Wednesday, February 24, 2016

The Democratic Party has become the Bleak Hill Boarding School

The Democratic Establishment scolds its party members who support Bernie Sanders, and scolds those who support Sanders' call for radical change to the status quo of money in politics, financial fraud, and income inequality: 

Above: In this 30-second video (a scene from the Our Gang episode, "Mush and Milk") we see what the Democratic Party has devolved into - a mean, cantankerous shadow of its former New Deal self, completely dismissive of its non-elite members - members who resist subscribing to their neoliberal, corporate-friendly agenda. In their eyes, if you support Bernie Sanders and his non-Wall Street candidacy, you're a crazy wide-eyed dreamer who hasn't grown up yet. They seem to collectively say, "Eat your mush!"

Another hit piece on Bernie Sanders is on the Huffington Post today, this time from Dr. Ruth Nemzoff, a scholar at Brandeis University. She tells us that even though Sanders is a nice guy--heck, she's even dated guys like him!--he won't be able to govern like good ol' Hillary "Wall Street" Clinton: "He may have wonderful progressive ideas, but Hillary is a policy wonk. She understands the need for compromise..." Nemzoff then closes her piece with a dismissive sneer: "The young want revolution... Guess maybe I have become an old fuddy duddy, but you won't find me sitting around allowing simple answers (fantasies) to rule" ("Bernie is Nice Enough But Hillary Is the One Who Can Govern!," Huffington Post, 2-23-2016).

Nimzoff's op-ed is just the latest in a bombardment of articles, letters, and op-eds from elites in (or supporters of) the Democratic establishment. These writers scold Sanders and his supporters as idealistic dreamers who are going to throw away their votes in a fit of wide-eyed impracticality.

Economist and New York Times columnist Paul Krugman disciplined left-leaning voters who don't plan on supporting Clinton, by writing: "there’s nothing noble about seeing your values defeated because you preferred happy dreams to hard thinking..." Former Secretary of State Madeline Albright has warned that there's a "special place in hell" for women who don't vote for Clinton. Actress Beth Broderick fears potential tax increases under Sanders and says "Already our wealthiest individuals and corporations are relocating themselves to avoid the existing tax rate and there is very little we can do to stop them... I just prefer a more pragmatic approach."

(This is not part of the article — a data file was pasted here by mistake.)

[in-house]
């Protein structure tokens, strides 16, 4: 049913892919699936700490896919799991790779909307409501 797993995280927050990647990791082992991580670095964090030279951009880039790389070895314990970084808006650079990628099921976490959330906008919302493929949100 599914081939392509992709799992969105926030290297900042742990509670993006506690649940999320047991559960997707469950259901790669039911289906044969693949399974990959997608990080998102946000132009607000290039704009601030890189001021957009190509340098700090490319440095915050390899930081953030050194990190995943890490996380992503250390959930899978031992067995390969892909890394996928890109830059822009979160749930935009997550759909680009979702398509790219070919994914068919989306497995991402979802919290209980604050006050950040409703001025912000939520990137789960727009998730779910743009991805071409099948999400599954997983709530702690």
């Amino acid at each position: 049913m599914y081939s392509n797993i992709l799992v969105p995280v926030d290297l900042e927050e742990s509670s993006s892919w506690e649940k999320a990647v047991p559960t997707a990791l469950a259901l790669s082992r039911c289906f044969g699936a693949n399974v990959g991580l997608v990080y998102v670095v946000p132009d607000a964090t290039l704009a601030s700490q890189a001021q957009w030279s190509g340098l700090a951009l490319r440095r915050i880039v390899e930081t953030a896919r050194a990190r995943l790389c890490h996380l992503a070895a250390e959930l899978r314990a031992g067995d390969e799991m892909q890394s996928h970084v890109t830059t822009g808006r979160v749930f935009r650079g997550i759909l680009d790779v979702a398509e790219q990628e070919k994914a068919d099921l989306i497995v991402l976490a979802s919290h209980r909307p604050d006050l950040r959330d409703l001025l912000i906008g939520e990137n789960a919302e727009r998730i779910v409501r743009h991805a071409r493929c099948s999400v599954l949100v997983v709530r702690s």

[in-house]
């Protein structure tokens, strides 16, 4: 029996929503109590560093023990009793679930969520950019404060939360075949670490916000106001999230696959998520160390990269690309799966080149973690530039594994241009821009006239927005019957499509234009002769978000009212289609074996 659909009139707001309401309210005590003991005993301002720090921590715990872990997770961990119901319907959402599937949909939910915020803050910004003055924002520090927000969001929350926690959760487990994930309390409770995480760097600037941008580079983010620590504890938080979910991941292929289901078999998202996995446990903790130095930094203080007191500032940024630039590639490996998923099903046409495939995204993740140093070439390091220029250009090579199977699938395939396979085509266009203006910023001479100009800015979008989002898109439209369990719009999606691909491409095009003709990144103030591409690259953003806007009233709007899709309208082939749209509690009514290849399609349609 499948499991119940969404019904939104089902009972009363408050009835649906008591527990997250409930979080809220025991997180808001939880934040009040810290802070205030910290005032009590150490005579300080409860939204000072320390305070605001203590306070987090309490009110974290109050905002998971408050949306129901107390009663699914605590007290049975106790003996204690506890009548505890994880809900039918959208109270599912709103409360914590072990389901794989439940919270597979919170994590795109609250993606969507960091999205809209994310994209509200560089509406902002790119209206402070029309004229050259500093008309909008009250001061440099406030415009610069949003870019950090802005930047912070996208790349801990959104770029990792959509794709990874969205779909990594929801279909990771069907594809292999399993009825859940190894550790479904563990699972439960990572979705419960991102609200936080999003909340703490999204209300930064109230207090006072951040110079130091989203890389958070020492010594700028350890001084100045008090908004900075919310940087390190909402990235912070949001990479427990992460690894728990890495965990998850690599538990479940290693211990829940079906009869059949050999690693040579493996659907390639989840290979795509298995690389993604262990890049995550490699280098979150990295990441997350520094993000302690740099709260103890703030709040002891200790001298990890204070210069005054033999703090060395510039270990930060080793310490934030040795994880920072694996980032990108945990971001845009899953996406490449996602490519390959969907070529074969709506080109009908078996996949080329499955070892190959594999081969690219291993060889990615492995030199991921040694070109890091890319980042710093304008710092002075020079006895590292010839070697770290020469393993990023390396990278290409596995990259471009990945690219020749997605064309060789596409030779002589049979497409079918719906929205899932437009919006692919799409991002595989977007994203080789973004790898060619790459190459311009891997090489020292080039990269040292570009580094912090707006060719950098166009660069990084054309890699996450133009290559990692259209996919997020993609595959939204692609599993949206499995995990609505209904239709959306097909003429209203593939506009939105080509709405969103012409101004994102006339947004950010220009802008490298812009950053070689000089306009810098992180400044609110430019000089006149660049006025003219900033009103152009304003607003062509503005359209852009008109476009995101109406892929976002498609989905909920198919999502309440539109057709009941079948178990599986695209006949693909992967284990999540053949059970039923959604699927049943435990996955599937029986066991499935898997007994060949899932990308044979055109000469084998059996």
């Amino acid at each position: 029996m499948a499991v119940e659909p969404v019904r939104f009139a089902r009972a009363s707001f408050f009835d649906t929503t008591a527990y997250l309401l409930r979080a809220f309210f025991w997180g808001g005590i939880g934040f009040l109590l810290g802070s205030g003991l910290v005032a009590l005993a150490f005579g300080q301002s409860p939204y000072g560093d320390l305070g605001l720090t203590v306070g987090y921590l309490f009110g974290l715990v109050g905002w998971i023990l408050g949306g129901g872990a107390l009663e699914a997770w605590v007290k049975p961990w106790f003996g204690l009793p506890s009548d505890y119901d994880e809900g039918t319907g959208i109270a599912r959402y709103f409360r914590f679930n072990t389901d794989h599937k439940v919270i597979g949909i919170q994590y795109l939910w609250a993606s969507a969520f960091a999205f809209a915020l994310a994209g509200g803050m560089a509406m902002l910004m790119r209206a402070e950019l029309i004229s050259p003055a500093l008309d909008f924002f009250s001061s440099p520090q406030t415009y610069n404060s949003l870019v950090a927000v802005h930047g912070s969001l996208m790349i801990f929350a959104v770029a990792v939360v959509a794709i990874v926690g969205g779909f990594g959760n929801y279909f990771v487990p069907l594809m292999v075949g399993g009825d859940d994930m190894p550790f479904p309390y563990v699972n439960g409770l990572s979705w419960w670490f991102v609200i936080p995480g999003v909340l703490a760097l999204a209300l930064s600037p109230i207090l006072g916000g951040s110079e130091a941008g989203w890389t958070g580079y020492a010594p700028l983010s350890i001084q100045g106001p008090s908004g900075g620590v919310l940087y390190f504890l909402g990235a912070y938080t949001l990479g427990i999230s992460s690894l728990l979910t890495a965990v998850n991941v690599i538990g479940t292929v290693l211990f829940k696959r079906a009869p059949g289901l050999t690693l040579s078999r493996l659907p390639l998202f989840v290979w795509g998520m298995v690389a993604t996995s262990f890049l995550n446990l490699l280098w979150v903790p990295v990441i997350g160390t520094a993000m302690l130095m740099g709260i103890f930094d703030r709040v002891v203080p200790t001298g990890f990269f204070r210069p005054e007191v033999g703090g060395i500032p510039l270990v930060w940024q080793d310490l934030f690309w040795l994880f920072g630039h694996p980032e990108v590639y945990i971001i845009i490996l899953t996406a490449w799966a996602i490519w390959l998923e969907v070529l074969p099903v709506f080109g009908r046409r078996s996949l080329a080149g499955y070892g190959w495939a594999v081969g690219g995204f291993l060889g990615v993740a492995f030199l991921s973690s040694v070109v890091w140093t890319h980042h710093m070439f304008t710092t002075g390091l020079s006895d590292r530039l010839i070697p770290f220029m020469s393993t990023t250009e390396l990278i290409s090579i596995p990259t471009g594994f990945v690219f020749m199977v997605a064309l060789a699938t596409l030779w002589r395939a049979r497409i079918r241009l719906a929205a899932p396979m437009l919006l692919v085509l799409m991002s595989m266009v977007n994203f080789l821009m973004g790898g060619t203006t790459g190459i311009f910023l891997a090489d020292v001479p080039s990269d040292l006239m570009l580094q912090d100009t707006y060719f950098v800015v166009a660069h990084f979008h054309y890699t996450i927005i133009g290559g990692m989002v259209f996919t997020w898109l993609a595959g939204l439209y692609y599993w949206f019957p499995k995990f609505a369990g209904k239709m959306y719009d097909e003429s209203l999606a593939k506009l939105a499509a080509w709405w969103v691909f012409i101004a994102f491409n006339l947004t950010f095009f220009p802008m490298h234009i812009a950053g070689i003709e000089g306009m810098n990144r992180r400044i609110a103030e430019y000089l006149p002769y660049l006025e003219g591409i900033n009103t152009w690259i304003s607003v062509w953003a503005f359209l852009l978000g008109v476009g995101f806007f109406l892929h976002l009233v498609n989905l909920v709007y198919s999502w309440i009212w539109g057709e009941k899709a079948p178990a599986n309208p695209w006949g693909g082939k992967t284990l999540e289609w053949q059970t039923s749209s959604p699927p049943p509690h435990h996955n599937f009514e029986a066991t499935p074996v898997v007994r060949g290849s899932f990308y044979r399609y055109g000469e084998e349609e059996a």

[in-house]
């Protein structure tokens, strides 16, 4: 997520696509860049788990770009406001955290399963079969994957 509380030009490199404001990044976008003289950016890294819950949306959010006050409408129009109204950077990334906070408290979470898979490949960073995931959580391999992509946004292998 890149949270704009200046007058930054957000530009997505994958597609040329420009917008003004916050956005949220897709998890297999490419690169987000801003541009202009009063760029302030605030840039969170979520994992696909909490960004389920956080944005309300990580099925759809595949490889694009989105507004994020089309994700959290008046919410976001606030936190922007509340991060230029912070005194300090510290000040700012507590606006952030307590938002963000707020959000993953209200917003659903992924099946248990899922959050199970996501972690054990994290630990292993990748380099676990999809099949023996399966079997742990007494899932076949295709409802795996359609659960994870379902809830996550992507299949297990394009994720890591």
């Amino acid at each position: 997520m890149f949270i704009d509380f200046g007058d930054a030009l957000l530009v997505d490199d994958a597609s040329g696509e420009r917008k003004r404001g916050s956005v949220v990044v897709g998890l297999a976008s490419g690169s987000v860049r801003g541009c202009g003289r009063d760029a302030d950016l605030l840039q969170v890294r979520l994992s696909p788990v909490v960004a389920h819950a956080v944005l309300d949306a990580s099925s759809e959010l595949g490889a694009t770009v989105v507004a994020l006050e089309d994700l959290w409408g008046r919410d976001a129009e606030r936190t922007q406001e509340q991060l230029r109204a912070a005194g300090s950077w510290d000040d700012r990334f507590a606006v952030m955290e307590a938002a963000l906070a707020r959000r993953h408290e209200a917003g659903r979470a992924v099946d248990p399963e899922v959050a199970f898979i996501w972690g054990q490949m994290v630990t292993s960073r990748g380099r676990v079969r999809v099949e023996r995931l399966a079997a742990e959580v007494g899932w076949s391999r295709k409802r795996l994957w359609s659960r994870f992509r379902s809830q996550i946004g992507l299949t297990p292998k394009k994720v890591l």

Wow, there is little we can do to stop tax avoidance and tax evasion?? - this is typical of Democrats who've thrown up their hands and said, "I give up, let's just capitulate to unpatriotic Americans and white collar criminals - and let's certainly not listen to Bernie Sanders and his supporters when they say they want to hold tax evaders accountable." And you can expect this same jelly-spined philosophy to be in full force if Clinton ends up in the Oval Office, along with a whole cadre of Wall Street cronies finding jobs in her administration.

(During the New Deal, policymakers weren't afraid to fight white collar crooks. Image used by permission of the Estate of Rollin Kirby Post.)

Recently, four economists with ties to Obama and Clinton (i.e., the Democratic establishment) penned a letter scolding another economist's positive assessment of Bernie Sanders' agenda. They wrote: "We are concerned to see the Sanders campaign citing extreme claims by Gerald Friedman about the effect of Senator Sanders’s economic plan — claims that cannot be supported by the economic evidence." Paul Krugman and Mother Jones' journalist Kevin Drum agreed and said, in effect, "Yeah, Friedman and Sanders are crazy!" (see here and here)